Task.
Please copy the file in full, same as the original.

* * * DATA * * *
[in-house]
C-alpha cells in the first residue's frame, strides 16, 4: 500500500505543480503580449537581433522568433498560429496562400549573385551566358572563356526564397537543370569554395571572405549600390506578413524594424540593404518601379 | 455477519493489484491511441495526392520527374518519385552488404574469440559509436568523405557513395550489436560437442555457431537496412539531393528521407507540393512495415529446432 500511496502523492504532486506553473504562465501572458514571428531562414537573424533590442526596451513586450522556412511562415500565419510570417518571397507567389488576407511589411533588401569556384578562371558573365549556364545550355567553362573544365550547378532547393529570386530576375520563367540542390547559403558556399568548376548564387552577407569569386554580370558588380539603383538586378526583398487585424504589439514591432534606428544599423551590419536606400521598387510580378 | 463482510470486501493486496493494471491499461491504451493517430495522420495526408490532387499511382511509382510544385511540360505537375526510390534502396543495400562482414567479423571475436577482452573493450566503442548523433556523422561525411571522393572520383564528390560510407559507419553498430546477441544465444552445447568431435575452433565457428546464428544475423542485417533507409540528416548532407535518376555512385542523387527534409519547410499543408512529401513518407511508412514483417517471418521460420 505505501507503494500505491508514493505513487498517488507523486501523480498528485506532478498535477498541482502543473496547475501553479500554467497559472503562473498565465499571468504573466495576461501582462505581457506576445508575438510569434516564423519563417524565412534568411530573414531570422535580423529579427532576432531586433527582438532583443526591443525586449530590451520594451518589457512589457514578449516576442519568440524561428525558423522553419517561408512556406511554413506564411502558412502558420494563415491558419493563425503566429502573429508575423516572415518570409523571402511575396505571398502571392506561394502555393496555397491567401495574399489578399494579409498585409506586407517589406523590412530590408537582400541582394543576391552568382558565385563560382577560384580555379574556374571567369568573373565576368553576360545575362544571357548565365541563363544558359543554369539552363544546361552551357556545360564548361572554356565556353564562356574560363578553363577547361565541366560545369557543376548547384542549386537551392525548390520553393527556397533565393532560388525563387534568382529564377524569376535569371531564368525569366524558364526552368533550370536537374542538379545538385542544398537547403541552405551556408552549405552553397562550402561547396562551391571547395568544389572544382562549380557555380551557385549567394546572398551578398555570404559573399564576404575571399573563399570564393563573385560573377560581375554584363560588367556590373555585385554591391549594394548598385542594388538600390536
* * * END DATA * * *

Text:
[in-house]
C-alpha cells in the first residue's frame, strides 16, 4: 500500500505543480503580449537581433522568433498560429496562400549573385551566358572563356526564397537543370569554395571572405549600390506578413524594424540593404518601379 | 455477519493489484491511441495526392520527374518519385552488404574469440559509436568523405557513395550489436560437442555457431537496412539531393528521407507540393512495415529446432 500511496502523492504532486506553473504562465501572458514571428531562414537573424533590442526596451513586450522556412511562415500565419510570417518571397507567389488576407511589411533588401569556384578562371558573365549556364545550355567553362573544365550547378532547393529570386530576375520563367540542390547559403558556399568548376548564387552577407569569386554580370558588380539603383538586378526583398487585424504589439514591432534606428544599423551590419536606400521598387510580378 | 463482510470486501493486496493494471491499461491504451493517430495522420495526408490532387499511382511509382510544385511540360505537375526510390534502396543495400562482414567479423571475436577482452573493450566503442548523433556523422561525411571522393572520383564528390560510407559507419553498430546477441544465444552445447568431435575452433565457428546464428544475423542485417533507409540528416548532407535518376555512385542523387527534409519547410499543408512529401513518407511508412514483417517471418521460420 505505501507503494500505491508514493505513487498517488507523486501523480498528485506532478498535477498541482502543473496547475501553479500554467497559472503562473498565465499571468504573466495576461501582462505581457506576445508575438510569434516564423519563417524565412534568411530573414531570422535580423529579427532576432531586433527582438532583443526591443525586449530590451520594451518589457512589457514578449516576442519568440524561428525558423522553419517561408512556406511554413506564411502558412502558420494563415491558419493563425503566429502573429508575423516572415518570409523571402511575396505571398502571392506561394502555393496555397491567401495574399489578399494579409498585409506586407517589406523590412530590408537582400541582394543576391552568382558565385563560382577560384580555379574556374571567369568573373565576368553576360545575362544571357548565365541563363544558359543554369539552363544546361552551357556545360564548361572554356565556353564562356574560363578553363577547361565541366560545369557543376548547384542549386537551392525548390520553393527556397533565393532560388525563387534568382529564377524569376535569371531564368525569366524558364526552368533550370536537374542538379545538385542544398537547403541552405551556408552549405552553397562550402561547396562551391571547395568544389572544382562549380557555380551557385549567394546572398551578398555570404559573399564576404575571399573563399570564393563573385560573377560581375554584363560588367556590373555585385554591391549594394548598385542594388538600390536